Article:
Filling the gaps in the SuperDARN archive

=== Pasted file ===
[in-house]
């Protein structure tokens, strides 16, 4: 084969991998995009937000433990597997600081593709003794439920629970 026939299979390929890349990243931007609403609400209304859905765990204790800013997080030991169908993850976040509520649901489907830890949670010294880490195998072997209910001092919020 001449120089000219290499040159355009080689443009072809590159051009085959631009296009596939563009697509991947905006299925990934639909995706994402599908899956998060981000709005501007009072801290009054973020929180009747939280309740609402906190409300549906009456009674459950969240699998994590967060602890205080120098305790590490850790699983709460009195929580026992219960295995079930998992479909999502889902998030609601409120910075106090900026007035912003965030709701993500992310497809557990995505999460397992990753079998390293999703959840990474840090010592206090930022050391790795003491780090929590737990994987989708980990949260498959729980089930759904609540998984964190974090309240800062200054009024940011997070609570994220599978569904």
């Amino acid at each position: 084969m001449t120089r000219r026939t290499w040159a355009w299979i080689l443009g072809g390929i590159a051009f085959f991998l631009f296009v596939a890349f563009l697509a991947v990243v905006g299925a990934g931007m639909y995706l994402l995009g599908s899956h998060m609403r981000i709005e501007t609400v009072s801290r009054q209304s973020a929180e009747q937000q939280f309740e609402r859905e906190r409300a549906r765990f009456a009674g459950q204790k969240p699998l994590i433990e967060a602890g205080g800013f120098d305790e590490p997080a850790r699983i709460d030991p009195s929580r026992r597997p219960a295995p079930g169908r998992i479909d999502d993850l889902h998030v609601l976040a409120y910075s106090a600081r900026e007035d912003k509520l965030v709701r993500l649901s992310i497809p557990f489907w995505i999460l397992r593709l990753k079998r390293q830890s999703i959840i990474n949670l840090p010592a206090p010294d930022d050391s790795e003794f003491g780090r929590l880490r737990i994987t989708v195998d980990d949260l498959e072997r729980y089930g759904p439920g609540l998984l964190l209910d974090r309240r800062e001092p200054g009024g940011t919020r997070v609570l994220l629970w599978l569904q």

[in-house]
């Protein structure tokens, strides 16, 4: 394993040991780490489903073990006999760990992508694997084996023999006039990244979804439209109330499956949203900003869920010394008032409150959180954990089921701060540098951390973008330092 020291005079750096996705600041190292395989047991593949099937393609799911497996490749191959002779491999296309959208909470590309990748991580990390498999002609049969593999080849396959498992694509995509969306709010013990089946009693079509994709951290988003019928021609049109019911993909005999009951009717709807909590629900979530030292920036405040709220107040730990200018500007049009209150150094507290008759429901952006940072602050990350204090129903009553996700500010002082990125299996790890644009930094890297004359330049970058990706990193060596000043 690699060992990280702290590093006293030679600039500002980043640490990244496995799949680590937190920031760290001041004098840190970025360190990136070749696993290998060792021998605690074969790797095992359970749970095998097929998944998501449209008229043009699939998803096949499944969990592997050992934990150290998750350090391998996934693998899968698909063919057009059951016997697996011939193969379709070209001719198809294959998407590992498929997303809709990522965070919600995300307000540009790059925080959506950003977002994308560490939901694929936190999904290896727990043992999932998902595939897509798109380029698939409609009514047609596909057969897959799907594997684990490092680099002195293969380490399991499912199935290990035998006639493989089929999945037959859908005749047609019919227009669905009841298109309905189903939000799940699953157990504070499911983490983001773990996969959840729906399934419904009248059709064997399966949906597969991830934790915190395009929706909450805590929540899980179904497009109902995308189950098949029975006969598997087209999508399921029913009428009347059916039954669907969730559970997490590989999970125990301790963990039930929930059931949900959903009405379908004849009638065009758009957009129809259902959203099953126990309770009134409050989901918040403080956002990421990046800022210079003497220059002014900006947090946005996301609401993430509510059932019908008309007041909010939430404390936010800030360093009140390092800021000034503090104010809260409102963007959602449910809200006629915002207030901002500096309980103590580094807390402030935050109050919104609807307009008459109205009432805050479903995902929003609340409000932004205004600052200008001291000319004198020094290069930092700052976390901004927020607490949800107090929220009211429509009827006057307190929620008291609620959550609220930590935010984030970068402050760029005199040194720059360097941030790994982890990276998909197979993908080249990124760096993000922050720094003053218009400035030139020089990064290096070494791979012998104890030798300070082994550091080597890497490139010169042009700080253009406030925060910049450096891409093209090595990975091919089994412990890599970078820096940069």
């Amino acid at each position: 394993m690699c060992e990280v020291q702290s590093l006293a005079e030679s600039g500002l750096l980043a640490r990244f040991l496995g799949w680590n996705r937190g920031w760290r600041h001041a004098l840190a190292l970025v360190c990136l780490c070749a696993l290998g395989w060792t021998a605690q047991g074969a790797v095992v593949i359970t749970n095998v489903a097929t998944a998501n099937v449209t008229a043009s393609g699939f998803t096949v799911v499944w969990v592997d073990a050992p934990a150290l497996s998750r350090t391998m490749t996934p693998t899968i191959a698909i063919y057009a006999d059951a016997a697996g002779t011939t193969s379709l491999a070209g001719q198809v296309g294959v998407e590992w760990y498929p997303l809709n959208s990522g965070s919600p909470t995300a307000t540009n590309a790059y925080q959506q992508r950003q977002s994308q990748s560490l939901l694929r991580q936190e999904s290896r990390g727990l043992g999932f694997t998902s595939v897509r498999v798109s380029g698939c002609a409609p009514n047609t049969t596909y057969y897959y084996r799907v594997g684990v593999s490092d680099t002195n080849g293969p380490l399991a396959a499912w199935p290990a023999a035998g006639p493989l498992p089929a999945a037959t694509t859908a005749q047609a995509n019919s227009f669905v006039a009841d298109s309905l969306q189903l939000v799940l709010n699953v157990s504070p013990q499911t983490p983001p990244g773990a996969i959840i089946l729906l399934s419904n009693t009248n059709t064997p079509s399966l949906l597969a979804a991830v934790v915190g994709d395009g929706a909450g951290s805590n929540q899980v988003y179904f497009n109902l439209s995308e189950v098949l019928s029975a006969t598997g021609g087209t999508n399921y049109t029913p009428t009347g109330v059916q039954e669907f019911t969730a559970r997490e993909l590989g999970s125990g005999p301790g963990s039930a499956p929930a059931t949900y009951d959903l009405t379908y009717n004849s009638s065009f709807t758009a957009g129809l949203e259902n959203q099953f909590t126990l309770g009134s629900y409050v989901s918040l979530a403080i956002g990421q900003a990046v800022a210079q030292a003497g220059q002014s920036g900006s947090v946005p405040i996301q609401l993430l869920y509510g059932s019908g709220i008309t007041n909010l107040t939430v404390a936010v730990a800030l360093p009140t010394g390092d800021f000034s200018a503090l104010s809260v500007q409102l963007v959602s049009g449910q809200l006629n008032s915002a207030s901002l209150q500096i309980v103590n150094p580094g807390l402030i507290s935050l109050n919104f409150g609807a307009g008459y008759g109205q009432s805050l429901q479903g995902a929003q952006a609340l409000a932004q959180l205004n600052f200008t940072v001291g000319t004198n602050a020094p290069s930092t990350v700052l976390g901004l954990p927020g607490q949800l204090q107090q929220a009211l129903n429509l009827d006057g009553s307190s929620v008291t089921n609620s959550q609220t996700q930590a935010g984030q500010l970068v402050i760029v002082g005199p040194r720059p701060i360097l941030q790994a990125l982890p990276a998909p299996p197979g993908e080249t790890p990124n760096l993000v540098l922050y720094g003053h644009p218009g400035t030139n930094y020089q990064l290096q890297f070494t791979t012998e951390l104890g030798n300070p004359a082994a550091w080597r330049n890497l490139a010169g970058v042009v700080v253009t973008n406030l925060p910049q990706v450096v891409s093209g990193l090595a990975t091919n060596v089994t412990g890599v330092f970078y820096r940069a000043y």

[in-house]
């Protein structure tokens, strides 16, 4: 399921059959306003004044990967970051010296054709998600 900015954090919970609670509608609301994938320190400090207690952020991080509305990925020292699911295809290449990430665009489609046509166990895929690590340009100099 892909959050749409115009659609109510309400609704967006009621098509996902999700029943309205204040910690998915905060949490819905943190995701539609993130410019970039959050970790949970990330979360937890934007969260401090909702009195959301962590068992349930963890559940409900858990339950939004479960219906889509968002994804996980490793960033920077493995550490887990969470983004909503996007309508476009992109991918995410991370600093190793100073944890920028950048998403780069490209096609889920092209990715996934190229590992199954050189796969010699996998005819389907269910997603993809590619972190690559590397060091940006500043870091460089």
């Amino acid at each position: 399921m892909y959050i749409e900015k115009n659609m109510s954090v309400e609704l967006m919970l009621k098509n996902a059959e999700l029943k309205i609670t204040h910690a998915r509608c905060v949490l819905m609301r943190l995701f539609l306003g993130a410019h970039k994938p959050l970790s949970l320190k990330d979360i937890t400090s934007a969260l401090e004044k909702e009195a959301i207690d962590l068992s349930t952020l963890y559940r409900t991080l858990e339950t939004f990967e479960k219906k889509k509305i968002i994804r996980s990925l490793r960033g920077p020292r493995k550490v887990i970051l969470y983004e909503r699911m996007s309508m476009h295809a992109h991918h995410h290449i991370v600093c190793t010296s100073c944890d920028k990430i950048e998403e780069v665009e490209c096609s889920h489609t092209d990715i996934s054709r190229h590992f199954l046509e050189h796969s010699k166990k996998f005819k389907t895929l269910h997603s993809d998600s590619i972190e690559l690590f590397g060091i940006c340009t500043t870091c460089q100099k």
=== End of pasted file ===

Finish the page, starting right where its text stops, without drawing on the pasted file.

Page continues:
When solar wind slams into Earth’s magnetic field, the impacts ripple down through the planet’s ionosphere, the outer shell of the atmosphere full of charged particles. A global array of high-frequency radars known as the Super Dual Auroral Radar Network (SuperDARN) tracks ionospheric plasma circulation from the ground, giving researchers insights into the interactions between solar wind, the magnetosphere, and the ionosphere. Though widely used in space physics research, the network is not comprehensive—each ground-based radar can measure plasma velocity only in its line-of-sight direction, for example. As a result, there are major spatial and temporal gaps in the SuperDARN archive.
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